# of Pages: 382
Time it took me to read: 7 days
# of pages a day to finish in a week: 54
Rating: 3 out of 5
Darrow has the life he has always imagined for himself. He’s a Helldiver, the most dangerous job in the underground mines of Mars where his caste, the Reds, live. But the job comes with prestige and respect, and he’s married to the girl of his dreams, Eo, and lives surrounded by his family. But Eo has always dreamed of there being more in life than working the mines, watching their families, their people, die so very young due to the hard, dangerous nature of their work.
When Darrow and Eo get caught somewhere they shouldn’t be, Darrow never dreams that it will change his life forever. Because just as he thinks all is lost, someone finds him. A rebel sect that tells him everything he’s ever been told about his life and his purpose is a lie. Suddenly he is given an opportunity: make Eo’s dream a reality, and infiltrate the highest caste of their Society: the Golds, who are the perfect embodiment of human creation down to their very DNA. But if Darrow wants a chance at revenge and lifting his people from the underground mines of Mars, he must become a Gold both physically and mentally. Because then, they’ll never see him coming until it’s too late.
Review (Spoiler Free!):
Okay, I’ll say it. I really didn’t want to like this book. In fact, I was convinced I hated it until about half way through. But it’s a book for my book club so I had to finish it and now here we are. I gave this book a 3 out of 5, but really it was probably closer to a 3.5 or a 4, but since I don’t give half stars and I simply could not bring myself to give it a 4, I had to settle at 3.
I’ll start by telling you that this really isn’t my genre. Even though the protagonist, Darrow, is between 16 and 18 through the story, this is not YA. It was in the adult Sci-Fi section of the bookstore, and is certainly written in the adult style, not the YA style. And it’s Sci-Fi, of which I read very little, so I didn’t think I would like it in the first place. But I’m trying to diversify, and my book club voted on this book fair and square.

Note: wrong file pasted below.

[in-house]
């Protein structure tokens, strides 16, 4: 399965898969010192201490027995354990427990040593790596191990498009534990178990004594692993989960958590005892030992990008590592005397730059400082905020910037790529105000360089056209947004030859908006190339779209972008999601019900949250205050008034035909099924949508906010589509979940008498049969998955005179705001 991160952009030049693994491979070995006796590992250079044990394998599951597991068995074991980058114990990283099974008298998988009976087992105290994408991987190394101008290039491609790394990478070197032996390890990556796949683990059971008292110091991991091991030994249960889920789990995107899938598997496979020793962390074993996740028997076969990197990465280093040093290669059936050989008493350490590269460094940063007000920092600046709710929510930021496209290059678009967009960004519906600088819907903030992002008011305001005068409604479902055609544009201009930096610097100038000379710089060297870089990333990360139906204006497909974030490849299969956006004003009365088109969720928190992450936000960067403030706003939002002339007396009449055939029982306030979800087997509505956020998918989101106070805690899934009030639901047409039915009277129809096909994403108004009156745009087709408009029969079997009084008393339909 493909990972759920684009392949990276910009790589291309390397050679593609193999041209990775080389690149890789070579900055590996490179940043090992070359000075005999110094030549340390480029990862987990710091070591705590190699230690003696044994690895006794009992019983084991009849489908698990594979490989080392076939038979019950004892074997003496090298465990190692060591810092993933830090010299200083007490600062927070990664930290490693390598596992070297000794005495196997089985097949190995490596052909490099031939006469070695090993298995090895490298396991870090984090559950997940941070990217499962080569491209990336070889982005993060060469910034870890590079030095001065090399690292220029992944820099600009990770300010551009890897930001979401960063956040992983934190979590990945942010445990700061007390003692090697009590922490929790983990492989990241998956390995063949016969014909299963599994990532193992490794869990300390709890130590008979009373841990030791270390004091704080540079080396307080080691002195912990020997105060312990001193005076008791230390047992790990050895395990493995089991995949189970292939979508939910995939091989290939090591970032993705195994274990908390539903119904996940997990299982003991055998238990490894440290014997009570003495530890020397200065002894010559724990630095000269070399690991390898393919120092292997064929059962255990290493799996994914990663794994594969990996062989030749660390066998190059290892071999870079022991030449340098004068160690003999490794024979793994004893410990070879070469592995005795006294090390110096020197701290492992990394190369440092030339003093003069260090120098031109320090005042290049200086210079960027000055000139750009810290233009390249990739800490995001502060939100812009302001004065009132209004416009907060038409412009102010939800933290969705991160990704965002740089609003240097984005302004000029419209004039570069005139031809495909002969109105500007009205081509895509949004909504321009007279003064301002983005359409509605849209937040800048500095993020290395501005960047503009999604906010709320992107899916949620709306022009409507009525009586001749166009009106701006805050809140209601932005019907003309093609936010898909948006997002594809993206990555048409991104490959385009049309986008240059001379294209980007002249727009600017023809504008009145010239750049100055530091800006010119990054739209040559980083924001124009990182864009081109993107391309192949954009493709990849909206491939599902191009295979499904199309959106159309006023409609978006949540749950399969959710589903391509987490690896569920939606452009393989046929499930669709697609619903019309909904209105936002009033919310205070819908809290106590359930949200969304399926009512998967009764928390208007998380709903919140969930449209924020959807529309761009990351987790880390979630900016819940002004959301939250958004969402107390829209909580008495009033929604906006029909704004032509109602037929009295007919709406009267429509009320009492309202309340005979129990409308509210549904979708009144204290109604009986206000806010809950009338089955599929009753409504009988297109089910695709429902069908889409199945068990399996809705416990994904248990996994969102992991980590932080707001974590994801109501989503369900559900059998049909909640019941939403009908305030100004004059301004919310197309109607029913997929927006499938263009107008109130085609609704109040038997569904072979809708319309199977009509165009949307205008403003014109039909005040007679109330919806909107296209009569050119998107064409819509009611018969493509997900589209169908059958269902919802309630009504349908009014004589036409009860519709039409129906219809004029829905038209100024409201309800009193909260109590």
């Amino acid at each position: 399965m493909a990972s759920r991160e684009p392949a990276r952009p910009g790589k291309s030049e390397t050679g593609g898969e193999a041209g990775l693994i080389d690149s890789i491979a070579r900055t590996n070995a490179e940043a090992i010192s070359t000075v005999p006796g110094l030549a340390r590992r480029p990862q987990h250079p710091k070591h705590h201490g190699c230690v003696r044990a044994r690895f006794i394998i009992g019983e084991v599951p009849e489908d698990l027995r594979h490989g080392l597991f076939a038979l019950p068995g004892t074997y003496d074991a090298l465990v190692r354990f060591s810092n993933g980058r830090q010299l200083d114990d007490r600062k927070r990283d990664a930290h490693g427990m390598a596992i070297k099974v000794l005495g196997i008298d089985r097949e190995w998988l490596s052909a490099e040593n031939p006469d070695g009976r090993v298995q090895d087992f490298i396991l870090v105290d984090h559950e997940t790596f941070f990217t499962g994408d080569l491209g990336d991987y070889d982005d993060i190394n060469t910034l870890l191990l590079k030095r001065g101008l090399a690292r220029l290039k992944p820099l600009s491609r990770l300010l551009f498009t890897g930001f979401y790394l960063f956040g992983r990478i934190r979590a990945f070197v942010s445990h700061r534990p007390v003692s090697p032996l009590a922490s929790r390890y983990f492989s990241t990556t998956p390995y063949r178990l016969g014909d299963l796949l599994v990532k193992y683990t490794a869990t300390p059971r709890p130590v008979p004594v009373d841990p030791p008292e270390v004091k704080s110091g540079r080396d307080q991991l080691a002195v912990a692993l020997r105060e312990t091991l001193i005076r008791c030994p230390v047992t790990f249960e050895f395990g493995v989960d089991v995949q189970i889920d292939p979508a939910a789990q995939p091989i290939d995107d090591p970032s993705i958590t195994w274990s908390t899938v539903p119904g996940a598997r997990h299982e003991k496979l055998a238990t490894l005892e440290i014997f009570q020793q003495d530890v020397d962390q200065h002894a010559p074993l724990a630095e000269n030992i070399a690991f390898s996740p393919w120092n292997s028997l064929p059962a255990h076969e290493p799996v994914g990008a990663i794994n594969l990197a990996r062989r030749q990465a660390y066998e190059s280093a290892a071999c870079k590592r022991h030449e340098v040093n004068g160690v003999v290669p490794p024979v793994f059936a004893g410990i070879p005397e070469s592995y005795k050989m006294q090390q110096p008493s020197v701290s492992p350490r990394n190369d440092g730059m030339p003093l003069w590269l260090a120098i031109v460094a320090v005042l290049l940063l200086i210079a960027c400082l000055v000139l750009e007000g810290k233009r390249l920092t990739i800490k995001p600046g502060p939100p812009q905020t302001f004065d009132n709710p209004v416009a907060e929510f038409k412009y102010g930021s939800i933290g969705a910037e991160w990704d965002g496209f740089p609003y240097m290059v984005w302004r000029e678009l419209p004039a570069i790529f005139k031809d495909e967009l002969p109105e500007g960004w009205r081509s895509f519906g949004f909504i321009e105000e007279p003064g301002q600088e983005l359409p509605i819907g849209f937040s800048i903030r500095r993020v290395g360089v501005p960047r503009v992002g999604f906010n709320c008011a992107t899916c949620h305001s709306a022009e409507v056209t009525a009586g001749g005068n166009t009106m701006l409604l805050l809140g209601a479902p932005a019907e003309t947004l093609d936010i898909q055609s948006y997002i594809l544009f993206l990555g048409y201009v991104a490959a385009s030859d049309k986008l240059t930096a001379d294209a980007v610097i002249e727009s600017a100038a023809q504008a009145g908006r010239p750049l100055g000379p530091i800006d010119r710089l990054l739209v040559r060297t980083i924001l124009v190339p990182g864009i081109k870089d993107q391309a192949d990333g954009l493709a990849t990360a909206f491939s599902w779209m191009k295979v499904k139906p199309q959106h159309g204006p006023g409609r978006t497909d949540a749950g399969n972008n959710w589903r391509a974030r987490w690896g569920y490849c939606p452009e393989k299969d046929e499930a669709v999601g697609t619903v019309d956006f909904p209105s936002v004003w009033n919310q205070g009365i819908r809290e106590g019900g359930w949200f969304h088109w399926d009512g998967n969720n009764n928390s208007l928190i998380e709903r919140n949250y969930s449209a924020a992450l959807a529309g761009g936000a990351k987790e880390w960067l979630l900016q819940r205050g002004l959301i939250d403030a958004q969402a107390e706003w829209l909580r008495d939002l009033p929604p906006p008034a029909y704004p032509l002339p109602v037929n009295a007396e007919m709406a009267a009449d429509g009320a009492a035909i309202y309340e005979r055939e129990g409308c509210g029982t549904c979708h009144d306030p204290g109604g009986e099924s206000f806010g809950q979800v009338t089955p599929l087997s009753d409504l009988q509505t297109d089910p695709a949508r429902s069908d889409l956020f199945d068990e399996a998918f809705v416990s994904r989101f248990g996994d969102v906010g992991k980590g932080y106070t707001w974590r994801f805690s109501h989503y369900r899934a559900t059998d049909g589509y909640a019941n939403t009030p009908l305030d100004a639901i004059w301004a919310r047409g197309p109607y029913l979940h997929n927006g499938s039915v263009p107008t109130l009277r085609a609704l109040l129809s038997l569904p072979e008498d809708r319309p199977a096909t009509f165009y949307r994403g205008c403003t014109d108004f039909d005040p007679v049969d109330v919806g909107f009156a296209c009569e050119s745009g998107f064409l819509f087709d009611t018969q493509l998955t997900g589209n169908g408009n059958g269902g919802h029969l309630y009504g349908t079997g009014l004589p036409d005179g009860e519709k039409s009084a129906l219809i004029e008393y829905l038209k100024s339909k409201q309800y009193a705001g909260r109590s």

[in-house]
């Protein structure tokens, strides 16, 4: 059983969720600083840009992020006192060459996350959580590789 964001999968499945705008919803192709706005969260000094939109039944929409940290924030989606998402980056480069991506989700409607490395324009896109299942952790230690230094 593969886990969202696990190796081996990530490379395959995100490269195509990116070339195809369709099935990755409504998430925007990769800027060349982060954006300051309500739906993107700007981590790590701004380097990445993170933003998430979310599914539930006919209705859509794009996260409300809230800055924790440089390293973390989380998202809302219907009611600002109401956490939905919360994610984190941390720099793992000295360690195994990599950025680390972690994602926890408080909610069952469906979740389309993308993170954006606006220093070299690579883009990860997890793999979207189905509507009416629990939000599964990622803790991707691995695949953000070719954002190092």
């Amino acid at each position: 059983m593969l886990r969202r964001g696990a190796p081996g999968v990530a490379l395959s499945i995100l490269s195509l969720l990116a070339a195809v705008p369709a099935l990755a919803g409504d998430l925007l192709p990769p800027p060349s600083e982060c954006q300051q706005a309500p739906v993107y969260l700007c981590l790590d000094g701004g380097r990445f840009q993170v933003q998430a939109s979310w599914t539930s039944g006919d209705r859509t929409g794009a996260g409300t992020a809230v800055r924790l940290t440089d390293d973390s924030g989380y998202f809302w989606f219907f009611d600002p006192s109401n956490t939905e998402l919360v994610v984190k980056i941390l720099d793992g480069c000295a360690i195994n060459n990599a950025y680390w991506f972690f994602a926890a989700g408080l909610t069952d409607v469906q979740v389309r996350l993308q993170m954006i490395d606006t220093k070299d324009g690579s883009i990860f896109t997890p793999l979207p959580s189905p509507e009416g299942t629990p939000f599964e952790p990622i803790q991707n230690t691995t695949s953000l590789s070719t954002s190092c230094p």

Let’s begin with pacing. This was one of the slower paced books I’ve ever read. 382 pages dragged, I had to read the book around 50 pages at a time all the way until the last hundred or so when I was finally able to push hard through it. The first 50 pages in particular does that thing, you know, that a lot of Sci-Fi (and some hard fantasy) books do where they spend the first 50-100 pages completely info-dumping you into the world. The second 50 pages is a bit better, but still a tough read. If I could rate the first 100 pages separately from the rest of the book, I’d give them a 1 out of 5 and the rest of the book a 4. I’m pretty convinced that this book is objectively slow-paced, but I’ll admit that my opinion that it was a complete sludge to get through is probably subjective. If you’re into this genre, it probably isn’t so bad.
So here I am, 100 pages in, and I’m convinced I’m going to hate this book from start to finish. Because up until now all that has happened is the catalyst to the rest of the story buried in very in-depth Sci-Fi explanations and lingo. But then, all of the sudden, this book stops reading like a Sci-Fi I can’t wrap my head around and starts reading like dystopia. It gets VERY Hunger Games-esque, very fast. And all of the sudden, pretty much against my will, I find myself on board. I would have bet money at 100 pages in that never in a million years would the plot hook me by the end, but I would have lost that money. Because not only did the plot hook me, but by the end of the book I found myself completely immersed in the story, staying up too late on a work night to finish it, almost like I’d do with a book I actually enjoyed. Go figure.